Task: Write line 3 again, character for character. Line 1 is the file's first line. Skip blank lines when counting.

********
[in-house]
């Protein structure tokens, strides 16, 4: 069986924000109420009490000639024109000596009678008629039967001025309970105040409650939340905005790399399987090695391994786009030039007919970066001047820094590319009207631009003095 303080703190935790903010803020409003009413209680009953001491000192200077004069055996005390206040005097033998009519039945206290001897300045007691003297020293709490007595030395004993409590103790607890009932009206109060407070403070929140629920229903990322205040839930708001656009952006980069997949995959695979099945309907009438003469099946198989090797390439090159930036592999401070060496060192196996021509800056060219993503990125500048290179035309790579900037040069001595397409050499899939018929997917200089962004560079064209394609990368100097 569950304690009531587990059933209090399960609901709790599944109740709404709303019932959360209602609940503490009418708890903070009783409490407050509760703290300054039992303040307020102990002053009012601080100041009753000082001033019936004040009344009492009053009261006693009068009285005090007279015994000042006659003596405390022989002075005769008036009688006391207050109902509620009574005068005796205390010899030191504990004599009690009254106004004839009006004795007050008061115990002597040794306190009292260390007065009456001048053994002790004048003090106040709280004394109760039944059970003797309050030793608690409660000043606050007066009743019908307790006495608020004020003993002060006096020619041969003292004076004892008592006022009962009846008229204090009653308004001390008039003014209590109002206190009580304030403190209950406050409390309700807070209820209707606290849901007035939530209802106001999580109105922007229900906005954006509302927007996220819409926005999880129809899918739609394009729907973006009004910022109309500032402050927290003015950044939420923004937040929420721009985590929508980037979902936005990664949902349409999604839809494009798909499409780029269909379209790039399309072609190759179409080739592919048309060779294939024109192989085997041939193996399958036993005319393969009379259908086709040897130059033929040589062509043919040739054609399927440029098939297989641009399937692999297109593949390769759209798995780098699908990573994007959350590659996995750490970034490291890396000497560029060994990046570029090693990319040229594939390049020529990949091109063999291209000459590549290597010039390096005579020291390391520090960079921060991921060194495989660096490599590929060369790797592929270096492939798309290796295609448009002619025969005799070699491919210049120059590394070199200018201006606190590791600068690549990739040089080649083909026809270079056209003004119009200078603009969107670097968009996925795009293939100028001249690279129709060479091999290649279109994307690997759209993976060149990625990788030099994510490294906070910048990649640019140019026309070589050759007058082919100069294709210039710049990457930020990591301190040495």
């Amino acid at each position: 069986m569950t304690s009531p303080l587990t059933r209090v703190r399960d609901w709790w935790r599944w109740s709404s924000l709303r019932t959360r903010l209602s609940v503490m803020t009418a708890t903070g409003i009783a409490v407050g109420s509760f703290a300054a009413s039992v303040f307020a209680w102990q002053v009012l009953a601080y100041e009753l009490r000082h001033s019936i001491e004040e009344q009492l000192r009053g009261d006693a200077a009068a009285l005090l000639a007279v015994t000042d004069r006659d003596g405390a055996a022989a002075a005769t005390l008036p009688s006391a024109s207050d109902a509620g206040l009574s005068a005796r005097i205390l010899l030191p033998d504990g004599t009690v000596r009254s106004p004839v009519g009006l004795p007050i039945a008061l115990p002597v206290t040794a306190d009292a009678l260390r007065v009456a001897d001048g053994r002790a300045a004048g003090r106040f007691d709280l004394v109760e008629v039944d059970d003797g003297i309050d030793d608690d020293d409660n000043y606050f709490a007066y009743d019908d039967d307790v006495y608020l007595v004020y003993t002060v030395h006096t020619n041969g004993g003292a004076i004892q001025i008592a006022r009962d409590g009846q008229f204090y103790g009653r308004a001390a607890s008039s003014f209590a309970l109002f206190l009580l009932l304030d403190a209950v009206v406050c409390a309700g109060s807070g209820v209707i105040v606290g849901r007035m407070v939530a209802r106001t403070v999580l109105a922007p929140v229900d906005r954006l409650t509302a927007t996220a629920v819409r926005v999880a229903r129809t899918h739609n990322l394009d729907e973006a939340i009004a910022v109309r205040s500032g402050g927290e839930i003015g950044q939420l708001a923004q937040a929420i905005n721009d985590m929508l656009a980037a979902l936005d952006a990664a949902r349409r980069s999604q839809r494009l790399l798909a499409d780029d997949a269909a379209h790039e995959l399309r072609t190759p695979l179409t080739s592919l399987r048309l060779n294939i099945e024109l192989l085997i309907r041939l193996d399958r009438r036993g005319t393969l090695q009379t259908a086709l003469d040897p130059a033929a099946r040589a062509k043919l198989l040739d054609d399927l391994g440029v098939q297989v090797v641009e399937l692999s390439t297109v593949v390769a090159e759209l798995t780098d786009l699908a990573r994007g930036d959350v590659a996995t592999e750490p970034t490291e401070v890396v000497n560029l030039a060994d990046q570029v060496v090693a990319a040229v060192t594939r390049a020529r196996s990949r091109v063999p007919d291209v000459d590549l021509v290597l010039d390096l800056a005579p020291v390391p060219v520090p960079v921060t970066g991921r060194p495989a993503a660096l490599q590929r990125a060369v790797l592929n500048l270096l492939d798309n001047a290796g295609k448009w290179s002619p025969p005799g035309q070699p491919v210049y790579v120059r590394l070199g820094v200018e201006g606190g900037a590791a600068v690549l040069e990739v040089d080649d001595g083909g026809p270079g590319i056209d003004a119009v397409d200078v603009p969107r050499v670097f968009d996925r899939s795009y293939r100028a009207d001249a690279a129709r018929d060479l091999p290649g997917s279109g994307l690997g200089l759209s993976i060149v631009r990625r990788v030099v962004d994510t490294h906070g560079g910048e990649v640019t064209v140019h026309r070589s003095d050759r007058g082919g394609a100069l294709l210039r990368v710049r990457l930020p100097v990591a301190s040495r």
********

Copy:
């Amino acid at each position: 069986m569950t304690s009531p303080l587990t059933r209090v703190r399960d609901w709790w935790r599944w109740s709404s924000l709303r019932t959360r903010l209602s609940v503490m803020t009418a708890t903070g409003i009783a409490v407050g109420s509760f703290a300054a009413s039992v303040f307020a209680w102990q002053v009012l009953a601080y100041e009753l009490r000082h001033s019936i001491e004040e009344q009492l000192r009053g009261d006693a200077a009068a009285l005090l000639a007279v015994t000042d004069r006659d003596g405390a055996a022989a002075a005769t005390l008036p009688s006391a024109s207050d109902a509620g206040l009574s005068a005796r005097i205390l010899l030191p033998d504990g004599t009690v000596r009254s106004p004839v009519g009006l004795p007050i039945a008061l115990p002597v206290t040794a306190d009292a009678l260390r007065v009456a001897d001048g053994r002790a300045a004048g003090r106040f007691d709280l004394v109760e008629v039944d059970d003797g003297i309050d030793d608690d020293d409660n000043y606050f709490a007066y009743d019908d039967d307790v006495y608020l007595v004020y003993t002060v030395h006096t020619n041969g004993g003292a004076i004892q001025i008592a006022r009962d409590g009846q008229f204090y103790g009653r308004a001390a607890s008039s003014f209590a309970l109002f206190l009580l009932l304030d403190a209950v009206v406050c409390a309700g109060s807070g209820v209707i105040v606290g849901r007035m407070v939530a209802r106001t403070v999580l109105a922007p929140v229900d906005r954006l409650t509302a927007t996220a629920v819409r926005v999880a229903r129809t899918h739609n990322l394009d729907e973006a939340i009004a910022v109309r205040s500032g402050g927290e839930i003015g950044q939420l708001a923004q937040a929420i905005n721009d985590m929508l656009a980037a979902l936005d952006a990664a949902r349409r980069s999604q839809r494009l790399l798909a499409d780029d997949a269909a379209h790039e995959l399309r072609t190759p695979l179409t080739s592919l399987r048309l060779n294939i099945e024109l192989l085997i309907r041939l193996d399958r009438r036993g005319t393969l090695q009379t259908a086709l003469d040897p130059a033929a099946r040589a062509k043919l198989l040739d054609d399927l391994g440029v098939q297989v090797v641009e399937l692999s390439t297109v593949v390769a090159e759209l798995t780098d786009l699908a990573r994007g930036d959350v590659a996995t592999e750490p970034t490291e401070v890396v000497n560029l030039a060994d990046q570029v060496v090693a990319a040229v060192t594939r390049a020529r196996s990949r091109v063999p007919d291209v000459d590549l021509v290597l010039d390096l800056a005579p020291v390391p060219v520090p960079v921060t970066g991921r060194p495989a993503a660096l490599q590929r990125a060369v790797l592929n500048l270096l492939d798309n001047a290796g295609k448009w290179s002619p025969p005799g035309q070699p491919v210049y790579v120059r590394l070199g820094v200018e201006g606190g900037a590791a600068v690549l040069e990739v040089d080649d001595g083909g026809p270079g590319i056209d003004a119009v397409d200078v603009p969107r050499v670097f968009d996925r899939s795009y293939r100028a009207d001249a690279a129709r018929d060479l091999p290649g997917s279109g994307l690997g200089l759209s993976i060149v631009r990625r990788v030099v962004d994510t490294h906070g560079g910048e990649v640019t064209v140019h026309r070589s003095d050759r007058g082919g394609a100069l294709l210039r990368v710049r990457l930020p100097v990591a301190s040495r």